Some security researchers responded to this news by attempting to craft proof-of-concept (POC) exploits to ProxyLogon. For instance, one researcher named Nguyen Jang posted to GitHub a version of a POC exploit he had developed. That version required additional modifications before an attacker could begin targeting vulnerable Exchange servers, but it still gave malicious actors enough to work with in order to develop functional exploit code.
Not long thereafter, Microsoft-owned GitHub informed Jang that it had decided to remove the POC exploit from its site because it violated its Acceptable Use Policies.
“We understand that the publication and distribution of proof of concept exploit code has educational and research value to the security community, and our goal is to balance that benefit with keeping the broader ecosystem safe,” GitHub said in a statement, as quoted by Malwarebytes. “In accordance with our Acceptable Use Policies, GitHub disabled the gist following reports that it contains proof of concept code for a recently disclosed vulnerability that is being actively exploited.”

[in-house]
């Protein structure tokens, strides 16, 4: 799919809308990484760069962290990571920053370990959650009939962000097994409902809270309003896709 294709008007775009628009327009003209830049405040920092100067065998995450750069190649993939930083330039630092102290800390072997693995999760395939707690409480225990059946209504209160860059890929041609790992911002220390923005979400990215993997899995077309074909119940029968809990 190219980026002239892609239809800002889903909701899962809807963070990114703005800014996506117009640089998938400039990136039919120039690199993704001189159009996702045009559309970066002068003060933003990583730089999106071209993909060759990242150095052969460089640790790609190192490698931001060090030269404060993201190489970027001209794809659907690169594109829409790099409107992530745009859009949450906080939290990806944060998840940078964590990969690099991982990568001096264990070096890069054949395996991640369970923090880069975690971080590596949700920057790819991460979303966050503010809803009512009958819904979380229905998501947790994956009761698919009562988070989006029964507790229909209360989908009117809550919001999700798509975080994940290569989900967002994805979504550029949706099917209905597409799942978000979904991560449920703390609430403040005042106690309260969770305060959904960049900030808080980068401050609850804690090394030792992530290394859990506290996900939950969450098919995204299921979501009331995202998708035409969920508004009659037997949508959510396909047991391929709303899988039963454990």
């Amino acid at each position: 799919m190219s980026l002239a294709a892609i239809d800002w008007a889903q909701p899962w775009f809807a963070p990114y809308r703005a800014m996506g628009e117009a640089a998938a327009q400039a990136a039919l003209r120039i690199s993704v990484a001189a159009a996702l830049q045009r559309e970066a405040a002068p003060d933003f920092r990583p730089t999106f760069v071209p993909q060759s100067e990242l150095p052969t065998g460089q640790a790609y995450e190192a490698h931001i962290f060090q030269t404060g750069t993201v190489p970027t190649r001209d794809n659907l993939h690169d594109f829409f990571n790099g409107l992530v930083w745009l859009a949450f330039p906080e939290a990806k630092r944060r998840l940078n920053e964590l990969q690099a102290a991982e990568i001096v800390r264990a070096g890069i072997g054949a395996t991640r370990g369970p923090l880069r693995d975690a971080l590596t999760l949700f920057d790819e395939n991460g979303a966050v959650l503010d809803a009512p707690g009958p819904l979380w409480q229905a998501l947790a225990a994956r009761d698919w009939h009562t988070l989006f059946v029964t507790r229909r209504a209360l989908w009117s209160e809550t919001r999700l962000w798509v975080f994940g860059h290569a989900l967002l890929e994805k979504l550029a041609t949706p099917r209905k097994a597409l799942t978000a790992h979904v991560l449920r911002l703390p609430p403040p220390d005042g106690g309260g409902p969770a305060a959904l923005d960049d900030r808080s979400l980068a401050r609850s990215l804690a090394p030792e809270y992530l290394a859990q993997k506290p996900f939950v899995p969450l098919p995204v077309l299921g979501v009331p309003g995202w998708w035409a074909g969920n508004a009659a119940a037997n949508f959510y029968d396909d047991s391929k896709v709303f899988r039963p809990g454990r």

Malwarebytes wrote that GitHub subsequently received criticism for removing the POC exploit.
But that didn’t stop others from developing their own POC exploits and publishing them online. According to Bleeping Computer, one researcher posted their code over the March 12-14 weekend. Two security analysts tested the POC exploit, and though one of them found that it still required some modifications in the realm of modifying some Active Directory settings, both agreed that it enabled “script kiddies” with low levels of technical expertise to begin going after Exchange Servers vulnerable to ProxyLogon.